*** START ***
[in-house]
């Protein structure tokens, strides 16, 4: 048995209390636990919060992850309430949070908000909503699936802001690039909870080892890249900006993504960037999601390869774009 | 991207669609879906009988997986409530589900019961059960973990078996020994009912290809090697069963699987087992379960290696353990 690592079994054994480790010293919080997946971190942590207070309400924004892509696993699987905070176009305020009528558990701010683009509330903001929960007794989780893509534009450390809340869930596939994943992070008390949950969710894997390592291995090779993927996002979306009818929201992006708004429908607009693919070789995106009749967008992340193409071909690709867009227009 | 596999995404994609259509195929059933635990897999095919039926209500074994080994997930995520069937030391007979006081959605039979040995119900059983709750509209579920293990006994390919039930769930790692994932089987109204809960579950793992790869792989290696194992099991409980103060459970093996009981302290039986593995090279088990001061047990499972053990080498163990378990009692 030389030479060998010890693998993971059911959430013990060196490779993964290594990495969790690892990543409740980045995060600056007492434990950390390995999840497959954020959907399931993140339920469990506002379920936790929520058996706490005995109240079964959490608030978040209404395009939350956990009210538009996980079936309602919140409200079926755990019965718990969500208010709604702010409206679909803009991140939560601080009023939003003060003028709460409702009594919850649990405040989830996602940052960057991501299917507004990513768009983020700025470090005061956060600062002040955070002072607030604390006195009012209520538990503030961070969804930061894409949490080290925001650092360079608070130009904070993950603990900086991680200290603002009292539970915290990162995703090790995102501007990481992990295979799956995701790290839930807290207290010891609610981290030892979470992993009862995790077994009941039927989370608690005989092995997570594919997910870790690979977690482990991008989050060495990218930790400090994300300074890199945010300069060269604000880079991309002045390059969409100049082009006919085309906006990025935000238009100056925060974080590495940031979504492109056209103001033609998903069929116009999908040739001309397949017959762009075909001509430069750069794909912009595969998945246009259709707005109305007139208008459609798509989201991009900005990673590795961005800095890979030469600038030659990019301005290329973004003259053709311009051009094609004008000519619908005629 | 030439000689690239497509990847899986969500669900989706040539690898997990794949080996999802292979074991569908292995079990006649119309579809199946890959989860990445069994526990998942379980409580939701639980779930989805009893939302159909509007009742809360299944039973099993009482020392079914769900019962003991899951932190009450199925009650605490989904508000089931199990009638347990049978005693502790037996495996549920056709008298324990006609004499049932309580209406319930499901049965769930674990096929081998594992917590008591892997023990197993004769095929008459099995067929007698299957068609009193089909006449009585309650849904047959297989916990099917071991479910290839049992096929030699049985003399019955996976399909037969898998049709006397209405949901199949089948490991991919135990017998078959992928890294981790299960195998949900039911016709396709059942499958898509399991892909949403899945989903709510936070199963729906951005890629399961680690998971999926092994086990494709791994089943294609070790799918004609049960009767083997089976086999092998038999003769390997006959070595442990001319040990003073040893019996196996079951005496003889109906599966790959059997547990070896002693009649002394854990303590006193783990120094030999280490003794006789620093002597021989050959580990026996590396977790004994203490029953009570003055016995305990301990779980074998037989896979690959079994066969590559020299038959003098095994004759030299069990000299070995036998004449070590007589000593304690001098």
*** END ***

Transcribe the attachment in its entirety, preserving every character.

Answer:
[in-house]
């Protein structure tokens, strides 16, 4: 048995209390636990919060992850309430949070908000909503699936802001690039909870080892890249900006993504960037999601390869774009 | 991207669609879906009988997986409530589900019961059960973990078996020994009912290809090697069963699987087992379960290696353990 690592079994054994480790010293919080997946971190942590207070309400924004892509696993699987905070176009305020009528558990701010683009509330903001929960007794989780893509534009450390809340869930596939994943992070008390949950969710894997390592291995090779993927996002979306009818929201992006708004429908607009693919070789995106009749967008992340193409071909690709867009227009 | 596999995404994609259509195929059933635990897999095919039926209500074994080994997930995520069937030391007979006081959605039979040995119900059983709750509209579920293990006994390919039930769930790692994932089987109204809960579950793992790869792989290696194992099991409980103060459970093996009981302290039986593995090279088990001061047990499972053990080498163990378990009692 030389030479060998010890693998993971059911959430013990060196490779993964290594990495969790690892990543409740980045995060600056007492434990950390390995999840497959954020959907399931993140339920469990506002379920936790929520058996706490005995109240079964959490608030978040209404395009939350956990009210538009996980079936309602919140409200079926755990019965718990969500208010709604702010409206679909803009991140939560601080009023939003003060003028709460409702009594919850649990405040989830996602940052960057991501299917507004990513768009983020700025470090005061956060600062002040955070002072607030604390006195009012209520538990503030961070969804930061894409949490080290925001650092360079608070130009904070993950603990900086991680200290603002009292539970915290990162995703090790995102501007990481992990295979799956995701790290839930807290207290010891609610981290030892979470992993009862995790077994009941039927989370608690005989092995997570594919997910870790690979977690482990991008989050060495990218930790400090994300300074890199945010300069060269604000880079991309002045390059969409100049082009006919085309906006990025935000238009100056925060974080590495940031979504492109056209103001033609998903069929116009999908040739001309397949017959762009075909001509430069750069794909912009595969998945246009259709707005109305007139208008459609798509989201991009900005990673590795961005800095890979030469600038030659990019301005290329973004003259053709311009051009094609004008000519619908005629 | 030439000689690239497509990847899986969500669900989706040539690898997990794949080996999802292979074991569908292995079990006649119309579809199946890959989860990445069994526990998942379980409580939701639980779930989805009893939302159909509007009742809360299944039973099993009482020392079914769900019962003991899951932190009450199925009650605490989904508000089931199990009638347990049978005693502790037996495996549920056709008298324990006609004499049932309580209406319930499901049965769930674990096929081998594992917590008591892997023990197993004769095929008459099995067929007698299957068609009193089909006449009585309650849904047959297989916990099917071991479910290839049992096929030699049985003399019955996976399909037969898998049709006397209405949901199949089948490991991919135990017998078959992928890294981790299960195998949900039911016709396709059942499958898509399991892909949403899945989903709510936070199963729906951005890629399961680690998971999926092994086990494709791994089943294609070790799918004609049960009767083997089976086999092998038999003769390997006959070595442990001319040990003073040893019996196996079951005496003889109906599966790959059997547990070896002693009649002394854990303590006193783990120094030999280490003794006789620093002597021989050959580990026996590396977790004994203490029953009570003055016995305990301990779980074998037989896979690959079994066969590559020299038959003098095994004759030299069990000299070995036998004449070590007589000593304690001098």